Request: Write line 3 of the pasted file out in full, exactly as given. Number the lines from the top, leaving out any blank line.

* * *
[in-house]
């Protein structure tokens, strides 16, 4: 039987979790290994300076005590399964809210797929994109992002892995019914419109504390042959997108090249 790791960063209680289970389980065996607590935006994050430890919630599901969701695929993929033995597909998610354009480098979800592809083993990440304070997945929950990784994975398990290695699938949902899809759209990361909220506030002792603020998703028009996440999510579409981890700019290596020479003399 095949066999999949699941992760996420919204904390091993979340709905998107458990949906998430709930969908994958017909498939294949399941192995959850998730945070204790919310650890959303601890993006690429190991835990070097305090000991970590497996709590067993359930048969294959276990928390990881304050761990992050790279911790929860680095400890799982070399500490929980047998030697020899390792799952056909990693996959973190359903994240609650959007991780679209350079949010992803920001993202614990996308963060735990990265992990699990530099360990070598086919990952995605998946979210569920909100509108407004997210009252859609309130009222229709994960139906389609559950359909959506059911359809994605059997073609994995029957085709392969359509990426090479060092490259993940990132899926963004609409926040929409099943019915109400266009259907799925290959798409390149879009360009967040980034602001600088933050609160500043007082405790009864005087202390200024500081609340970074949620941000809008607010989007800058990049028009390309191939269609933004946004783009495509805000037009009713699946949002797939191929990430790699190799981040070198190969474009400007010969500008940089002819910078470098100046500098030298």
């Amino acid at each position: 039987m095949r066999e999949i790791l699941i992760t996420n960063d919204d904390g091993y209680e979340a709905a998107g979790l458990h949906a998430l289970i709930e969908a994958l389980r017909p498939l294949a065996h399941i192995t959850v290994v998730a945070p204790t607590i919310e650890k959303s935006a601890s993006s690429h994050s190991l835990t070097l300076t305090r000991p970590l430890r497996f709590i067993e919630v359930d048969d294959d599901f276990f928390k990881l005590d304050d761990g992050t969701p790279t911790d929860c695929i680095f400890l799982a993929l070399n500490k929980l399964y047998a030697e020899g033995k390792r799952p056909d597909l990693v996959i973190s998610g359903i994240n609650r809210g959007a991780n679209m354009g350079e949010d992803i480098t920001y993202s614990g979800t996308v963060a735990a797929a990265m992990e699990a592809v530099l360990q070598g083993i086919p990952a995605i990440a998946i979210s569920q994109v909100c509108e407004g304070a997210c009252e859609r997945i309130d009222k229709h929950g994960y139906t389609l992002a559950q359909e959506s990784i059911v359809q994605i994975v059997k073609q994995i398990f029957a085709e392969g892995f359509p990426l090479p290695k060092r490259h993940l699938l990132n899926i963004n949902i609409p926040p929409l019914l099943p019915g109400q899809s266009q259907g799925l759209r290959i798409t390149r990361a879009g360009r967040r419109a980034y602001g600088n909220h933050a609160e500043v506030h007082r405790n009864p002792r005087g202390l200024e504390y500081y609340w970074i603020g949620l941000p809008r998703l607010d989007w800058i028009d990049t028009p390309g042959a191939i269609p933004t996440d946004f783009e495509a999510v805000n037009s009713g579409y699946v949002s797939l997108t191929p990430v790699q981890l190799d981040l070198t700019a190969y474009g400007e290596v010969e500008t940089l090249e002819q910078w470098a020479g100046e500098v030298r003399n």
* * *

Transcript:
């Amino acid at each position: 039987m095949r066999e999949i790791l699941i992760t996420n960063d919204d904390g091993y209680e979340a709905a998107g979790l458990h949906a998430l289970i709930e969908a994958l389980r017909p498939l294949a065996h399941i192995t959850v290994v998730a945070p204790t607590i919310e650890k959303s935006a601890s993006s690429h994050s190991l835990t070097l300076t305090r000991p970590l430890r497996f709590i067993e919630v359930d048969d294959d599901f276990f928390k990881l005590d304050d761990g992050t969701p790279t911790d929860c695929i680095f400890l799982a993929l070399n500490k929980l399964y047998a030697e020899g033995k390792r799952p056909d597909l990693v996959i973190s998610g359903i994240n609650r809210g959007a991780n679209m354009g350079e949010d992803i480098t920001y993202s614990g979800t996308v963060a735990a797929a990265m992990e699990a592809v530099l360990q070598g083993i086919p990952a995605i990440a998946i979210s569920q994109v909100c509108e407004g304070a997210c009252e859609r997945i309130d009222k229709h929950g994960y139906t389609l992002a559950q359909e959506s990784i059911v359809q994605i994975v059997k073609q994995i398990f029957a085709e392969g892995f359509p990426l090479p290695k060092r490259h993940l699938l990132n899926i963004n949902i609409p926040p929409l019914l099943p019915g109400q899809s266009q259907g799925l759209r290959i798409t390149r990361a879009g360009r967040r419109a980034y602001g600088n909220h933050a609160e500043v506030h007082r405790n009864p002792r005087g202390l200024e504390y500081y609340w970074i603020g949620l941000p809008r998703l607010d989007w800058i028009d990049t028009p390309g042959a191939i269609p933004t996440d946004f783009e495509a999510v805000n037009s009713g579409y699946v949002s797939l997108t191929p990430v790699q981890l190799d981040l070198t700019a190969y474009g400007e290596v010969e500008t940089l090249e002819q910078w470098a020479g100046e500098v030298r003399n």